In Eight Games different board gamers share the eight games they’d select in eight different situations. The links are given to Board Game Geek listings for you to find out more.
This month Drew Murray, chooses his eight games.
Drew is a British professional Games Master of many systems with over 20 years of experience in the role. A student of many academic pursuits, each gaming session is made richly detailed and nuanced allowing for complete immersion and memorable experiences. Drew also spent over a decade with the City Varieties Youth Theatre. He occasionally dabbles in YouTube videos and has an abiding love for apple pie.
1: A game to take to granny’s house:
A family friendly afternoon.
Davae Breon Jaxon’s One-Line RPG
This simple roleplaying game can be downloaded from the Google Drive it’s stored on. It is possible to read and understand the game in minutes. You simply create a character by taking an “adjective-noun that verbs”, like a “Skateboarding Astronaut that Hunts Vampires”, or a “Smooth-talking Treasure Hunter that Vlogs”. You then create a story together as a group using those characters. It uses only 6-sided dice.. and it will while away an afternoon with granny as you get her hooked on the hobby.
2: A game to take to a restaurant:
Play around the drinks and cutlery.
Dungeons & Dragons
D&D is probably the best known and most mainstream tabletop role-playing game. It’s now easier to access, due to the existence of free dice-rolling apps on phones and online character sheets. Terms like “wizard”, “elf”, and “evil necromancer” have become ubiquitous these days. The structure of Dungeons and Dragons is simple enough to enjoy over a meal in a nice restaurant.
3: A game to take to a reunion:
Some people you want to chat to, others… not so much.
Getting together should feel good. So what game would give a perfect feel-good nostalgia hit? That’s right, STAR WARS!
The narrative dice mechanics of this amazing game system allows dynamic and exciting things to happen at every moment. A blaster shot could cascade into an exploded piece of wall, taking out all the guards. A barrel roll could grant you the precious extra few seconds you need to fix the hyperdrive engine. A swing of your lightsaber could either end your long struggle with darkness or interlock with your opponent’s leading to a delightful exchange.
It’s high action and drama at its richest; exactly what you want for a reunion.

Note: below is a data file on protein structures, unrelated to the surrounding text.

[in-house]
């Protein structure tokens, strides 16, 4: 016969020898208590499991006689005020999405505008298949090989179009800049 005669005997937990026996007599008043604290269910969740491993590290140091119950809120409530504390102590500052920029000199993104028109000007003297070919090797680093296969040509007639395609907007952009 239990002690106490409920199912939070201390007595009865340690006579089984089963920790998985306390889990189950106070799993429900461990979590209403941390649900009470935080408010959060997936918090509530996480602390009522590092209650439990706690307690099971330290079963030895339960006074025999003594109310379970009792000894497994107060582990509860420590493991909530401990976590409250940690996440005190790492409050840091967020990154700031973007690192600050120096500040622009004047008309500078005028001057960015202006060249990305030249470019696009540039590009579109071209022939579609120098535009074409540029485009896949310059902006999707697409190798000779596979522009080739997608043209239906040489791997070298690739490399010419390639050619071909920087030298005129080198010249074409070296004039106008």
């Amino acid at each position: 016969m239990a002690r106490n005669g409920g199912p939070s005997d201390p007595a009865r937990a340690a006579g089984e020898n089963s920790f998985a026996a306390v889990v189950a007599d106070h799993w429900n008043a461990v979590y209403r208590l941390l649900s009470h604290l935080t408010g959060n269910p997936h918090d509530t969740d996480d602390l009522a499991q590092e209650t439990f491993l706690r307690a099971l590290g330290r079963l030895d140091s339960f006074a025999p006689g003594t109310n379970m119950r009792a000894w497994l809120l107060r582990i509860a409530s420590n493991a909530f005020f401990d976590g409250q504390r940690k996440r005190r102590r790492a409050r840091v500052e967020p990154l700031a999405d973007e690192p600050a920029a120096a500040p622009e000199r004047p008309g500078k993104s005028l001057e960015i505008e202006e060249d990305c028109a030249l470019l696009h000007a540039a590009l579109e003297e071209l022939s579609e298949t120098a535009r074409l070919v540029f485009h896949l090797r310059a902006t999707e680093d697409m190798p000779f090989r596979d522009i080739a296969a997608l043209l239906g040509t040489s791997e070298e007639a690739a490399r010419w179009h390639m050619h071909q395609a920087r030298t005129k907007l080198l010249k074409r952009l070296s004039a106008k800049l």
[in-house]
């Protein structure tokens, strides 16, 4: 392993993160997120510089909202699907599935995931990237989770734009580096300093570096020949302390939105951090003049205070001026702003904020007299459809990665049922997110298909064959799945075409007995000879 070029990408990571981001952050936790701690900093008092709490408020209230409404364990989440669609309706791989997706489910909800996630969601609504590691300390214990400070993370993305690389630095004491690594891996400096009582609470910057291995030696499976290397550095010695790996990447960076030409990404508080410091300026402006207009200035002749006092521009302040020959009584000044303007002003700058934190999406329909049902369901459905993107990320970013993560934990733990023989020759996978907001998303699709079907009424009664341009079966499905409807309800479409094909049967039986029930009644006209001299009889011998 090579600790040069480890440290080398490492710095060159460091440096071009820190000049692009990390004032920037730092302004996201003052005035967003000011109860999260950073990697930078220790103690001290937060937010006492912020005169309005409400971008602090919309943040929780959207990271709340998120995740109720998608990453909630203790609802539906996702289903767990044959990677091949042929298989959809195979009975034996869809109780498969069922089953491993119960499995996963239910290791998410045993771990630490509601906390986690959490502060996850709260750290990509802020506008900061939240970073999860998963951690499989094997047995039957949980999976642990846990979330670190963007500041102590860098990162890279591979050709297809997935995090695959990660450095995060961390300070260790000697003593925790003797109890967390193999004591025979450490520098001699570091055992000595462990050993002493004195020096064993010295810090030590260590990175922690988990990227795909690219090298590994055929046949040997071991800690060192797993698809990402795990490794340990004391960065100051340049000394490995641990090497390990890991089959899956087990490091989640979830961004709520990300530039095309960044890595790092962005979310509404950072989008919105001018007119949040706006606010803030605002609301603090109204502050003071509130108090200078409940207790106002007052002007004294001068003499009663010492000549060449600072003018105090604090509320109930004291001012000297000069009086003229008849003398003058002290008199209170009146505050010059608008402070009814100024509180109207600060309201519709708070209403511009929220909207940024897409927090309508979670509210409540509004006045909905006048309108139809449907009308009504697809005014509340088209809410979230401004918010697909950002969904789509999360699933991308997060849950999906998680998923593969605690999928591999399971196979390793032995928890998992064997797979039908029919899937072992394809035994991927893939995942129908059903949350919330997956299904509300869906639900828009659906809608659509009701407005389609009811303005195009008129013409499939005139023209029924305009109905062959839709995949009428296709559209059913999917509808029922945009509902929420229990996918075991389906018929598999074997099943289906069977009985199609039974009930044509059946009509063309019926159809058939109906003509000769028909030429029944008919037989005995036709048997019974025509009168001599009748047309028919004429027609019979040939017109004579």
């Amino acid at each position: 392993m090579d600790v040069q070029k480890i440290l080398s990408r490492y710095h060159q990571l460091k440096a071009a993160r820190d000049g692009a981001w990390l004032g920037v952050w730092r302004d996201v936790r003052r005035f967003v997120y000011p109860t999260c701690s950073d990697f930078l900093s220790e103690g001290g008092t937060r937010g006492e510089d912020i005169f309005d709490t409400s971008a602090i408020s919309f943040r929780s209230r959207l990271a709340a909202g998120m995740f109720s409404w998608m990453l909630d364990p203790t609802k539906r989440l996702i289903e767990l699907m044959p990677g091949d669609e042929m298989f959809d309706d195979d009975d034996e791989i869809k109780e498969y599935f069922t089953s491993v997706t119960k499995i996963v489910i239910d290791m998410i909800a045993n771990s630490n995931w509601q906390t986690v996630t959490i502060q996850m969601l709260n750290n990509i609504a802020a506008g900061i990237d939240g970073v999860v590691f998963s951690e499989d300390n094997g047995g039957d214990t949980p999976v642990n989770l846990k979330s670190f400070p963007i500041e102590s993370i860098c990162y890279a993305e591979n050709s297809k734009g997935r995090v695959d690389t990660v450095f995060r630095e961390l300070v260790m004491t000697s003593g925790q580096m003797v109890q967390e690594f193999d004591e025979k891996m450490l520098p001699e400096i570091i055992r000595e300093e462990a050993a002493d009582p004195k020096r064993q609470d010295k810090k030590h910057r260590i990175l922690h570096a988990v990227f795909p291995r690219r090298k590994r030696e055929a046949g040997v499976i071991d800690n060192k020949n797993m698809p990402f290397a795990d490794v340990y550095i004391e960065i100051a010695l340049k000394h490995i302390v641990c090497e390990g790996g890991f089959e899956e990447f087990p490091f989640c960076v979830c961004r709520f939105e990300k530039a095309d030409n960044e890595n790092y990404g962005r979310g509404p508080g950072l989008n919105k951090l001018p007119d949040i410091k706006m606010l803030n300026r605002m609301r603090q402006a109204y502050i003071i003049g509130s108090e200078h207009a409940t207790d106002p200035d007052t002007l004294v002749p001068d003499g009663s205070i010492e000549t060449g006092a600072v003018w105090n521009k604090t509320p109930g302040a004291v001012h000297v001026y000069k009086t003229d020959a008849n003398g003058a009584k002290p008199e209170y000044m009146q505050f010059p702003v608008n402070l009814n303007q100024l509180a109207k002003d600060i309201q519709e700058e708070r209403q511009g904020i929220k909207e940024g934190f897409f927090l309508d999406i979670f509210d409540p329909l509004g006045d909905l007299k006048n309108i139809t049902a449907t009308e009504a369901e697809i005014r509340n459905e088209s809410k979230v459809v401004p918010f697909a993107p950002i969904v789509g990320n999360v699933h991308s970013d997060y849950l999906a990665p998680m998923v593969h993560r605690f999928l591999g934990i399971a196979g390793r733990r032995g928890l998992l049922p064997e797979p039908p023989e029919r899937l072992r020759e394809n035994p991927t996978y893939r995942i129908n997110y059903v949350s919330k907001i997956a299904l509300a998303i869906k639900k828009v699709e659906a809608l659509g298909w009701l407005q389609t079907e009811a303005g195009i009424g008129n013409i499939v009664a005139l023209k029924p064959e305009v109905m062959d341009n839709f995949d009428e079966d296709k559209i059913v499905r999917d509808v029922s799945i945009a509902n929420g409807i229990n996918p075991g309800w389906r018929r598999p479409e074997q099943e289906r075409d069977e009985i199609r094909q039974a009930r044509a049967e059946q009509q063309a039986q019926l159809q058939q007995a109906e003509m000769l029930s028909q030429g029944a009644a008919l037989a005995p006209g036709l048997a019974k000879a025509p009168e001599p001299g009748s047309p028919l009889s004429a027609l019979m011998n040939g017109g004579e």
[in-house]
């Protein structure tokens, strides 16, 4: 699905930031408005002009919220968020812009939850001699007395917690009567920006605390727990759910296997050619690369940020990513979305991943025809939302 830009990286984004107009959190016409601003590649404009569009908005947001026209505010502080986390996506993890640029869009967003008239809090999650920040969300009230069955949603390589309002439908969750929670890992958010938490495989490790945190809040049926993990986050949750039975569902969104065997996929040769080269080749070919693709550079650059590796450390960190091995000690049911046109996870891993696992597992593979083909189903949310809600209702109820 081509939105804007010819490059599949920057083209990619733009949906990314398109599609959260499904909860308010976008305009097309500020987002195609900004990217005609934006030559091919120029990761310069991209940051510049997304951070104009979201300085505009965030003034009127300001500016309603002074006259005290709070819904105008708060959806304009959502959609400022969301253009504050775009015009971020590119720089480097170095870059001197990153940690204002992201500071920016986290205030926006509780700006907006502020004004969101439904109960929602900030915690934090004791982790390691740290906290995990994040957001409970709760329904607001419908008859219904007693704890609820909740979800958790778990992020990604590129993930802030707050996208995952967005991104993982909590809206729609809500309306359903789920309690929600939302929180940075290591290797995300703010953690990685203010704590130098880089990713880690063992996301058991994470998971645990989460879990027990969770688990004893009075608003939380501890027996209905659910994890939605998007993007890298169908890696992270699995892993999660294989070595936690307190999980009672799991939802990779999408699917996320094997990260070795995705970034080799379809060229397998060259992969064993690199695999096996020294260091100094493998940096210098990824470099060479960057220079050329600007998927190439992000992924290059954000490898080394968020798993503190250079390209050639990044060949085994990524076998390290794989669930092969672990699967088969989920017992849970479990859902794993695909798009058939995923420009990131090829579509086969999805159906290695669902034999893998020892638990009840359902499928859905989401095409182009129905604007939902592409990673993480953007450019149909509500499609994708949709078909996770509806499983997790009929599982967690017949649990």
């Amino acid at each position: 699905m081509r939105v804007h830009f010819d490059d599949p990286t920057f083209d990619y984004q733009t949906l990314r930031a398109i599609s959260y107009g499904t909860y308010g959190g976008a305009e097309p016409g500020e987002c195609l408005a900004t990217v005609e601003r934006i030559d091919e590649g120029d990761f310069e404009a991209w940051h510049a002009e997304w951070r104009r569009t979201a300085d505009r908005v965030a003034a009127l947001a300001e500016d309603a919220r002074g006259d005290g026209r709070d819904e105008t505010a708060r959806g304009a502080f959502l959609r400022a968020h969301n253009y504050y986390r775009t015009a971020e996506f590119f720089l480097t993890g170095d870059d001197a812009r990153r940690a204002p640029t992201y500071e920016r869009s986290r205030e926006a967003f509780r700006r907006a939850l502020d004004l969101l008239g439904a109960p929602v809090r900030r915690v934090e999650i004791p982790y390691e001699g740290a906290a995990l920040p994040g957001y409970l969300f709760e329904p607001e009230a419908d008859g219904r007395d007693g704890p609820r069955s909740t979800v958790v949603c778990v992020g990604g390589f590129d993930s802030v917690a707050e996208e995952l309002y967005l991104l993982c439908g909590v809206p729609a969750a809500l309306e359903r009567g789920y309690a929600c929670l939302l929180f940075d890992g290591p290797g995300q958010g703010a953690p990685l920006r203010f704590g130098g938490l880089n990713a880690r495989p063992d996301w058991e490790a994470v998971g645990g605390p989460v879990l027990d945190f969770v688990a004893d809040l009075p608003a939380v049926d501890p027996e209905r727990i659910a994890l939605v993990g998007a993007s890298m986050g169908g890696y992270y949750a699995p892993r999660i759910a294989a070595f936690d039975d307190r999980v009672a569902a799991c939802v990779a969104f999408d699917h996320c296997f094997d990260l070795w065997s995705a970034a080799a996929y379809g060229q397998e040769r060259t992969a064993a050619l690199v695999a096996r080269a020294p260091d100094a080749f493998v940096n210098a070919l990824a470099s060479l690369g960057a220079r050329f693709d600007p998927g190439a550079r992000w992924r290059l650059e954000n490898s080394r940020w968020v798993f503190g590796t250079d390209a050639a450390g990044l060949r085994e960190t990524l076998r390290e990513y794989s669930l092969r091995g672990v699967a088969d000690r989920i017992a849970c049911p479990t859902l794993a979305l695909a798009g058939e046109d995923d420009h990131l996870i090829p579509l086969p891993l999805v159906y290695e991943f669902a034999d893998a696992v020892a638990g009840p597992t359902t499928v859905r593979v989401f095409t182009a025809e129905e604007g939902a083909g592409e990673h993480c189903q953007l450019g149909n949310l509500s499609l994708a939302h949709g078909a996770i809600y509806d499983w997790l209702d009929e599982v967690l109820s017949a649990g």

4: A game to take to a primary school:
Arm yourself with multiple copies and take over a whole classroom.
Fate Accelerated has just 40 pages and is completely free to download. It’s simple game system that uses small numbers, basic addition, a universal dice mechanic (6-sided dice that allows you to either add one, subtract one, or do nothing) and the scope to do anything you desire!
You can stick to traditional fantasy characters and adventures, but if you’d rather have a wacky sci-fi adventure, you easily become talking alien-animals with mega-arms and Minecraft diamond swords.
5: A game to take to a youth club:
Hook in the next generation of board gamers.
CJ Carella’s Witchcraft
It’s an older system, Sir, but it still checks out. Wait, I should have used that for the Star Wars one!
So this game has a modern, supernatural setting with a decently crunchy system. It has that counter-culture “not-D&D” thing going for it, and deals with Buffy the Vampire Slayer-level youth-appropriate conspiracies, monsters, romance, violence, and magic.
There’s freedom without overwhelming choice and there’s a healthy amount mathematics involved (including multiplication and division to work out damage reduction). Witchcraft allows for a diverse group to solve mysteries.
6: A game to take to a job interview:
Demonstrate your best qualities and answer questions while you play? (This really should be a thing)
Puppetland is a game that lasts an hour, no more and no less.
The subject matter is a little dark: it’s a twisted version of Punch & Judy. In Puppetland, you take on the role of puppets of your own creation in a dystopian world run by Punch and his iron fist! Your aim is to stop Punch and restore peace in the land.
The world of the game alone is a good enough of a reason to play. After your 1-hour game there are always loads of things to dissect and unpack: from the diceless gameplay to theories about what happens to the puppets when they go to sleep…
7: A game to take to a hospital:
No brain-power needed.
Monster of the Week
When you’re in the hospital, whether visiting someone or staying there yourself, you want something fast, light, and fun. It’s also useful if the game is episodic: playing it tomorrow, you might have a different person in the bed next to yours. Monster of the Week lets you simply think of a monster and work together with the players to uncover the mystery.
As players and storytellers you create the world and the events within it. Everyone has set moves they can make which help to flesh out the world. There’s a simple mechanic of using two 6-sided dice for everything, which really helps to keep rolling to a minimum.
8: A game to take to a cabin in the woods:
You have lots of time and lots of space.
Call of Cthulhu
You’re alone in the dark woods, far from civilisation… You hear a scraping noise outside… The lights flicker, then suddenly go out… You light the candles you keep on hand, watching warily as shadows dance against the ruddy, rattling panes in the windows…
Then one of you gets the bright idea to play Call of Cthulhu! The horror game where you go insane the more you discover, and yet discovery is the only way to survive. Combat is ill-advised, caution is a fairytale, and in a dark cabin in the woods, the stars are always right.